I've always dreamed of a tropical holiday, and being able to enjoy such a variety of tropical birds would be a dream come true for me!

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We caught a bird once - it was obviously escaped from someone's house as it was not a native bird to our area.  I caught it in a butterfly net.  We ended up keeping it because no one answered our "Found bird" posters.  I've always wondered what species it was - it was something like a parakeet but it isn't a kind of bird that I've seen in US pet stores.  Japanese pet stores have different varieties of birds as well as selling animals like chipmunks (we had six over the years) that you cannot get in the US.  

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My DH is the birder in our family.  He's been birding for over 20 years and has a "lifetime list" and lists from everywhere we've lived (military family). We have nine different feeders in our yard.  We've visited the Cornell Ornithological Lab in New York.  I highly recommend a visit if you can get there.  THe highlight is "Sapsucker Woods" which has trails through it and several habitats, so MANY different types of birds. They also have several different "bird cams" throughout the year available for viewing online.  Every February the Lab runs the "Great Backyard Bird Count" over Presidents' Day weekend.  It tallies bird info from all of the world.  If you want to take part check it out here - http://gbbc.birdcount.org.  They also have Webinars about different birds available.  You can watch them live or see the archived ones.  I gave my husband the gift of five webinars for Christmas. I'm always on the lookout for bird related gifts and it's challenging because I long ago exhausted feeders and usual bird gifts.

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Another bird that has earned a bad rep is the House Sparrow. What people need to remember is, birds are wild and have a genetic predisposition to do what they do, there's no controlling or changing that, so when I hear of people trapping and killing House Sparrows, because they're such a "nasty" species, I think to myself, if we all took it upon ourselves to cleanse the wild kingdom of species that do what they were born to do, our world would be a pretty lonely and quiet place.

 

Yep, House Sparrows have a bad rep too, largely because they are a non-native, invasive species throughout most of the world. They are native to Europe and Asia and cause fewer problems for species with whom they co-evolved, but they are much worse for many other species. House Sparrows are very good at what they do, including evicting other species from their nest boxes (like bluebirds), and they are even called 'Bully the English Sparrow' by Thornton Burgess. They were introduced in New York by folks wanting to bring familiar birds with them from good old London. Within 50 years, they had spread all the way to Colorado by themselves; of course they were reintroduced on the west coast later as well. Silly people...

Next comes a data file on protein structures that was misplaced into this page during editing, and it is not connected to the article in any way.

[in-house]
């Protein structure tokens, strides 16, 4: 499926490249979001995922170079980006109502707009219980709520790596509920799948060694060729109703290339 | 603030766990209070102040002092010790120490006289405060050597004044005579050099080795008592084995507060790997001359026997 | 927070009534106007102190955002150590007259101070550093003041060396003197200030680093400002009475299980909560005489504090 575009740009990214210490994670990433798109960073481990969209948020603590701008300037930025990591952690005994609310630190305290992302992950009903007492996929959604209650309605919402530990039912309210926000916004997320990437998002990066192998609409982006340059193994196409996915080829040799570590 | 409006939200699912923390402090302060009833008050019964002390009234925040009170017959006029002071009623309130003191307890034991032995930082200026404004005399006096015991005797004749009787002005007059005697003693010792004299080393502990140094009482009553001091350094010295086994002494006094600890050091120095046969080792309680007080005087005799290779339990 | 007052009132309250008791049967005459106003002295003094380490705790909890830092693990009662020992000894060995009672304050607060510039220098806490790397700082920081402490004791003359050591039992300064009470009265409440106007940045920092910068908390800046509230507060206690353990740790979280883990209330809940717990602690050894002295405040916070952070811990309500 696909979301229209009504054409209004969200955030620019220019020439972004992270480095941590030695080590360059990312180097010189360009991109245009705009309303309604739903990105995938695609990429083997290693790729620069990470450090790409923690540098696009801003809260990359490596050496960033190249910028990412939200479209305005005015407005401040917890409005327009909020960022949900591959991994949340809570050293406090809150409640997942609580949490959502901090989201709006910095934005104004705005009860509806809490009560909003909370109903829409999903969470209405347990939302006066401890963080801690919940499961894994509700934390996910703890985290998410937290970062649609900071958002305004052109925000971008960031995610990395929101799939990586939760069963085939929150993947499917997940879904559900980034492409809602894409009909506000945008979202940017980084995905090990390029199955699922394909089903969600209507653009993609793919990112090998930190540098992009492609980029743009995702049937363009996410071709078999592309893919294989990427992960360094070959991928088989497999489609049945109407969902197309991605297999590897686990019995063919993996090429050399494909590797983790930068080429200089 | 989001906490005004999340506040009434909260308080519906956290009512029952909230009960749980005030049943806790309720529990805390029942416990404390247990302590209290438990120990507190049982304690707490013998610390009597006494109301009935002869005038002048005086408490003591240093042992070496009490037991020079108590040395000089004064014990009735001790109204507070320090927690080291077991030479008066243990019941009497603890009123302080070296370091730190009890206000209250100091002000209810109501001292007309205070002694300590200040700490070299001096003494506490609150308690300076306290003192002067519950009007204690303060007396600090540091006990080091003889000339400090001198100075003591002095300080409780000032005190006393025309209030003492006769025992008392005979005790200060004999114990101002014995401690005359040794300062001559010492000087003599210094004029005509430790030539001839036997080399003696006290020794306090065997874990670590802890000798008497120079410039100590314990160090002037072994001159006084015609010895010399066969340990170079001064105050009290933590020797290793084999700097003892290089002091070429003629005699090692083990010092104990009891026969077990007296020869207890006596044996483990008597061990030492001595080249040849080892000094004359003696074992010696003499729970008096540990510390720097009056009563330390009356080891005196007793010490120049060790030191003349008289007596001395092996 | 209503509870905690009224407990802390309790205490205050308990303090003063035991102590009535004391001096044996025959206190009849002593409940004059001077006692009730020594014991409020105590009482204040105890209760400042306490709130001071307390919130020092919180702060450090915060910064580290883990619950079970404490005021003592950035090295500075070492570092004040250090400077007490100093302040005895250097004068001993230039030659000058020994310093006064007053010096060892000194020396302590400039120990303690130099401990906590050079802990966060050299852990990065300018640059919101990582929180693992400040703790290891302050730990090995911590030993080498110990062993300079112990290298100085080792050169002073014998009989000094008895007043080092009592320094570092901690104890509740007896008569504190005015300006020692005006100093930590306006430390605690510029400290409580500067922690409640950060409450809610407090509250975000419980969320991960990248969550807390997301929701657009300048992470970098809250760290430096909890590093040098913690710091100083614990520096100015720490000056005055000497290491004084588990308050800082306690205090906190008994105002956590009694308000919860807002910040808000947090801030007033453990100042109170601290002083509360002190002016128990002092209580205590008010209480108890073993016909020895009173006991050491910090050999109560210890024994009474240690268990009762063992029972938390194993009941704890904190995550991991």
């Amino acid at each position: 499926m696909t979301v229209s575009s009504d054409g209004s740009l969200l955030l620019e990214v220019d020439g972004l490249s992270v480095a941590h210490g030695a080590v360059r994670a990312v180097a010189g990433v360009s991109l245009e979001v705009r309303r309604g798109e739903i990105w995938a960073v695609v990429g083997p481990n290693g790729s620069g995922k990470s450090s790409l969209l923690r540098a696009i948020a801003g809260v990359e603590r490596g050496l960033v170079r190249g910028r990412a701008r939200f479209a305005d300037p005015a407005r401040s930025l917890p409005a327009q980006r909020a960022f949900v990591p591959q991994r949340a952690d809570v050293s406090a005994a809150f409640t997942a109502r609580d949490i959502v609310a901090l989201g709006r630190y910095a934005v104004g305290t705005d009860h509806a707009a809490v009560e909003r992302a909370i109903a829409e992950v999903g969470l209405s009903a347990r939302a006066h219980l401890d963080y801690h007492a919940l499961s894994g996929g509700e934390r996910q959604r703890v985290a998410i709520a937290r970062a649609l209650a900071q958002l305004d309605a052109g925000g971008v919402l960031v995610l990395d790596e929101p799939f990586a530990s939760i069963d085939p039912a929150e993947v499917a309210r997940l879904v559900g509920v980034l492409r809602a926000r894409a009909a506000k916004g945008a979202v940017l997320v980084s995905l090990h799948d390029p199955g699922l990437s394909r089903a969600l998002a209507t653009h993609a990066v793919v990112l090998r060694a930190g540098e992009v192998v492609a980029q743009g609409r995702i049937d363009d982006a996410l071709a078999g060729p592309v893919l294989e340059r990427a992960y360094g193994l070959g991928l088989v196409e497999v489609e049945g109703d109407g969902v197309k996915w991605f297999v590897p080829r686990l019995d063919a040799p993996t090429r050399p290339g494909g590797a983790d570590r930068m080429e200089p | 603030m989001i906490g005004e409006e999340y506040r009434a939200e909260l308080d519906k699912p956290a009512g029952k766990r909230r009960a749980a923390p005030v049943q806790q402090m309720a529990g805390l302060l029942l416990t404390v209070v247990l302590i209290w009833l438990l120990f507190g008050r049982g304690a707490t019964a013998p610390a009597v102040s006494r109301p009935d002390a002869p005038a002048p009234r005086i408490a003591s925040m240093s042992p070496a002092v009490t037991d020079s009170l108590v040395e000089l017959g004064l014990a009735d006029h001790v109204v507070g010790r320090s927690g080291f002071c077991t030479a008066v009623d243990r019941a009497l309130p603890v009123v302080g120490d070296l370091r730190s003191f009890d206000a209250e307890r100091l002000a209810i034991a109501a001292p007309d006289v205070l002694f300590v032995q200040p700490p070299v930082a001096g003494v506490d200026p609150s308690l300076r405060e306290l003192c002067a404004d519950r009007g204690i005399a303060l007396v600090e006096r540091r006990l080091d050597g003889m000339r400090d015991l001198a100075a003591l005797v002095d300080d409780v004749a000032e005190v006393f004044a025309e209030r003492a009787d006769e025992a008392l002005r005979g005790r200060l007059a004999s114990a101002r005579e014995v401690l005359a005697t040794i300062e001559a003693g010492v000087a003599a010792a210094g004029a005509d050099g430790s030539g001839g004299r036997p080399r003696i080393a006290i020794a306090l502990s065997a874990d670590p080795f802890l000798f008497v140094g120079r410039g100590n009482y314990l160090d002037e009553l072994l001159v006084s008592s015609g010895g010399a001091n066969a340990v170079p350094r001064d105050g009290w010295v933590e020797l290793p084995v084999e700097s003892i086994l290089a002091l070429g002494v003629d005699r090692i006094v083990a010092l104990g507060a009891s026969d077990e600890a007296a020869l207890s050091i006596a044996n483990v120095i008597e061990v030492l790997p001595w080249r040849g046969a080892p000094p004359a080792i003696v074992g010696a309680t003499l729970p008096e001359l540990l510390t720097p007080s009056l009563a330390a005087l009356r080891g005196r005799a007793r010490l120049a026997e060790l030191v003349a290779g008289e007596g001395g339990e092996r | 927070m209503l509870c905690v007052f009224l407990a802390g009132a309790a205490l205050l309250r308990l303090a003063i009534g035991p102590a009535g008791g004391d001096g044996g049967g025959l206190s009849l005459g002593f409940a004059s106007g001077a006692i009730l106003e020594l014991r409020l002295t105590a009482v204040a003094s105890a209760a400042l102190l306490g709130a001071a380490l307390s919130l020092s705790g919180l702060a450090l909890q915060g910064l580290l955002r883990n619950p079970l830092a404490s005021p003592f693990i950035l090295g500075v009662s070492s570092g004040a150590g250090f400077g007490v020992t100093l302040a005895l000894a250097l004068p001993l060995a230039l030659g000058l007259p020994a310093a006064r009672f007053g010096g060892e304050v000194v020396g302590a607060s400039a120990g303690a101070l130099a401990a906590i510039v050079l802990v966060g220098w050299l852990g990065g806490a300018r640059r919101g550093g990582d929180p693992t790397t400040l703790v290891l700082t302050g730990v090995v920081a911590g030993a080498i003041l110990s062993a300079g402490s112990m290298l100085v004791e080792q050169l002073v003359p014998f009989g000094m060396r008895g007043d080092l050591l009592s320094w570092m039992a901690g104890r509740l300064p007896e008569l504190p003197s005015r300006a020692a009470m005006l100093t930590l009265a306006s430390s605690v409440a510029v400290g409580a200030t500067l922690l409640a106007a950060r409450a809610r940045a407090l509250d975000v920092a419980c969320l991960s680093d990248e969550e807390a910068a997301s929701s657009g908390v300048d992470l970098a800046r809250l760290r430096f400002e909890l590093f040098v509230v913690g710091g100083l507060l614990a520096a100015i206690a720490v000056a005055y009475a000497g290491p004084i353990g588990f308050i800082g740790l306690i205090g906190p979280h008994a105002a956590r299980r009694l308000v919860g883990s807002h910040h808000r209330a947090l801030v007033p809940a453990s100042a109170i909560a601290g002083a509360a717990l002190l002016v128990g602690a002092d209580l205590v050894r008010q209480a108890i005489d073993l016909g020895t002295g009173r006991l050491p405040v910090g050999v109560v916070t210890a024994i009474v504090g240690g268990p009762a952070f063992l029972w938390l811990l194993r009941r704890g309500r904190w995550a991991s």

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Margaret in CO, we need to visit you. My dd wants to see a mountain bluebird so badly. That and the painted bunting are her dream birds right now. Seeing either would make her very happy.

 

Does anyone else here log their daily bird sightings into ebird? Or is anyone doing project feeder watch? We've been using ebird for a few years, and this is our second year for project feeder watch. We did the nest watch this past spring/summer, too.

 

Pink Elephant, I wonder if our winter juncos could be your little guys that return to you each spring? We're always so sad to see them leave and so happy when they return.

 

We are pretty lucky because we have a nice variety of birds year round. The species just rotate with the seasons. Hummingbird migration is an especially fun time of year since our feeders are just outside the living room windows. The ruby throats are our little buddies. We always leave our nectar feeders up hoping to get a winter hummer, but so far no luck. A calliope would be incredible, but if we are ever lucky enough to get one it would most likely be a rufous or an anna's. Still, we would be happy with whatever decided to join us.

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We caught a bird once - it was obviously escaped from someone's house as it was not a native bird to our area.  I caught it in a butterfly net.  We ended up keeping it because no one answered our "Found bird" posters.  I've always wondered what species it was - it was something like a parakeet but it isn't a kind of bird that I've seen in US pet stores.  Japanese pet stores have different varieties of birds as well as selling animals like chipmunks (we had six over the years) that you cannot get in the US.  

 

Most interesting.

 

Whenever I come across stories or experiences such as yours, the thought never fails to run through my mind that maybe, for whatever unknown reason, a rare species lost it's bearings and as a result flew miles off course and through the luck of the draw, happened upon a geographical location warm enough to sustain life, even if for a time. 

 

The closest experience I had with a wild bird was when I was a young child. We had awoke one morning and outside directly in front of our glass door was a Cowbird. At first we thought it was injured, but not so. The bird had simply been drawn to the glass door due to seeing it's reflection and was perfectly fine with just sitting there and revelling in the moment.

 

When we opened the door, in it came as if it had known us forever, and without any sort of sense of caution, it proceeded to busied itself making it's rounds sitting on everyone's hands and heads! What entertainment! Especially for us kids!

 

I've never forgotten it, and never looked at Cowbirds the same since that experience, always hoping to find another just like it.